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It could be the Blues, it could be the Black Cats, but the fact of the matter is that the Reds will be heading back to Wembley Way for the second time in as many months come mid-April.
And if the old Wembley was so frequented by Reds fans that they called it 'Anfield South', the new Wembley is becoming a more familiar setting by the month.
But there's been a few stadiums around Europe that have been the backdrop of many a memorable night for the Reds down the years. And so here we bring you our Kop 10 second homes.
1. Old Wembley, London
Liverpool fans made the trip down to Wembley so often that the great old stadium was once re-christened 'Anfield South'. Between 1970 and 1992, there were laughing Reds down Wembley Way on no fewer than 27 occasions (if you include pre-season jaunts for Charity Shield clashes). One European Cup and four League Cups as well as countless shields made their way to the Anfield trophy cabinet.
In the FA Cup, the first win in the capital came in 1965 when Ron Yeats lifted the trophy aloft. Newcastle were thrashed by Bill Shankly's men in 1974, Everton were beaten twice in three years as Alan Hansen and Ronnie Whelan got their hands on the silverware in 1986 and 1989 respectively. Then in 1992 Sunderland were swept aside.
2. Millennium Stadium, Cardiff
For Kopites of a certain age, the Millennium Stadium in Cardiff was always the equivalent of the old Wembley. Up until three weeks ago, many had never made the trip to the capital for a cup final. Younger Reds got to know the streets and pubs around the shiny, new arena on the banks of the River Taff just as generations who went before them grew accustomed to the aura of the old Wembley.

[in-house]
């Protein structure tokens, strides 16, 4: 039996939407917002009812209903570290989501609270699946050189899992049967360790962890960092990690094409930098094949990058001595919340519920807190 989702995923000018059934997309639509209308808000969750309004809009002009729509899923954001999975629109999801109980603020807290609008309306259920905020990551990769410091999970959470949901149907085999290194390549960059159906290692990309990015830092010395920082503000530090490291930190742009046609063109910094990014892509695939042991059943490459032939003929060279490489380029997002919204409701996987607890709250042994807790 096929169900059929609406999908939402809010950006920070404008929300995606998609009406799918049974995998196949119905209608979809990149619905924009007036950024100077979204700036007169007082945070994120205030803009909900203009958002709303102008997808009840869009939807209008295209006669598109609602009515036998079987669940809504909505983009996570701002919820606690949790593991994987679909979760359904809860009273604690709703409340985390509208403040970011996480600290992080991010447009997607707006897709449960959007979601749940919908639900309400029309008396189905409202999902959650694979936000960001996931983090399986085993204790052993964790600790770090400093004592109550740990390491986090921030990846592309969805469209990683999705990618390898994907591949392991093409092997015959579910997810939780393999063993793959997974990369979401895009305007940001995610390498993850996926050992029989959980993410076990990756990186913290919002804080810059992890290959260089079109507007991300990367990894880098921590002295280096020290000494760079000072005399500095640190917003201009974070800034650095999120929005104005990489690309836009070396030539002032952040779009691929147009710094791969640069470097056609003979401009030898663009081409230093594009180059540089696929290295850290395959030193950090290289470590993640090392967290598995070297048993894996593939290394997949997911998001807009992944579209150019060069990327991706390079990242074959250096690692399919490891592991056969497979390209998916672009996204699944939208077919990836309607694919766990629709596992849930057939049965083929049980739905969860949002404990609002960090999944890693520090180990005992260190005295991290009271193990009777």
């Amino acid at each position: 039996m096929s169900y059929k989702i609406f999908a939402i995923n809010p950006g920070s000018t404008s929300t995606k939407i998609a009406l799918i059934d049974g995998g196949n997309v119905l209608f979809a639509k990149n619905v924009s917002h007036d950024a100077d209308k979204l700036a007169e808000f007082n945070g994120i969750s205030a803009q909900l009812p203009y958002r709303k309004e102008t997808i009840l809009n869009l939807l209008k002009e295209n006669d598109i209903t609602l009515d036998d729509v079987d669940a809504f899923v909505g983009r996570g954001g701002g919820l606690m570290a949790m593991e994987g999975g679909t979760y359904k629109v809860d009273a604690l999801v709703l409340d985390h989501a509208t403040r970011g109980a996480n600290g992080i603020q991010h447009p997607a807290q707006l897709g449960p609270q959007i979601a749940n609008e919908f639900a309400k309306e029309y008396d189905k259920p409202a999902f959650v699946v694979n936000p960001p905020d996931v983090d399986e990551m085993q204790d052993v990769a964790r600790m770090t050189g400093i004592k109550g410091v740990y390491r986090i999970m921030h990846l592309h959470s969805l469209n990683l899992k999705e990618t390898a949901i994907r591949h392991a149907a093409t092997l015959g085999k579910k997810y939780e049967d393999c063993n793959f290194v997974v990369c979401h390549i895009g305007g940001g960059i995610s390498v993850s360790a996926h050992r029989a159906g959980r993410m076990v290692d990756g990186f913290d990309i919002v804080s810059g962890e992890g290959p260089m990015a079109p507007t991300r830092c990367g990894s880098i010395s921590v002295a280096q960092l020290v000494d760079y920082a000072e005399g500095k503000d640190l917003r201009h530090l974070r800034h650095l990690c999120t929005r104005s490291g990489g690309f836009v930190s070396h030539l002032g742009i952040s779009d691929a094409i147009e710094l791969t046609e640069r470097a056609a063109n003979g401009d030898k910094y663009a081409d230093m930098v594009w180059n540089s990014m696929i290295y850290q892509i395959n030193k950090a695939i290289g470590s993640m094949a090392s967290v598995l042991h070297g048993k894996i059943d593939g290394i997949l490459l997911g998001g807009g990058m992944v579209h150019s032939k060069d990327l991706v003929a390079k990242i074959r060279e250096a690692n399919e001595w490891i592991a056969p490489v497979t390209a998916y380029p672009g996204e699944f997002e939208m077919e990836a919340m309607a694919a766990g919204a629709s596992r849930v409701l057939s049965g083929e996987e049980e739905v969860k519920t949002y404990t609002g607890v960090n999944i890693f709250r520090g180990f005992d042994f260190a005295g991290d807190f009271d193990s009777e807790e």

Liverpool made five cup final appearances at the home of the Welsh national side throughout the six years it took centre stage as the new Wembley was being built. If Wembley of old was 'Anfield South', then the Millennium Stadium was undoubtedly 'Anfield South-West'.
3. Stadio Olimpico, Rome
The famous old stadium has played host to four European Cup and Champions League finals since the competition's inception in 1955. Liverpool won half of those. Borussia Monchengladbach were beaten 3-1 in 1977 and then AS Roma were baffled by Bruce Grobbelaar's wobbly legs in 1984 as Liverpool beat their Italian opposition in their own back yard on penalties.
A great win 2001, when a Michael Owen double secured Liverpool a place in the UEFA Cup fifth round, ensured that the Reds' unbeaten record in the Eternal City remained intact.
4. Goodison Park, Liverpool
Last Tuesday night Steven Gerrard became the first Liverpool-born Red to score a hat-trick in a Merseyside derby. His treble on Tuesday was the first from a Liverpool player in the league against Everton since Ian Rush in 1982. That year Rush put four past the neighbours as the Reds hammered them 5-0 in front of their home crowd.
They put four past the Blues at Goodison in 1955, despite being a second division side at the time. Everton, on the other hand, were a strong first division outfit. Billy Liddell struck first before Alan A'Court doubled Liverpool's advantage. A brace from John Evans clinched a memorable and suprising victory. Gary McAllister's last-gasp winner at the home of the Blues back in 2001 will also go down in Liverpool folklore.
5. Celtic Park, Glasgow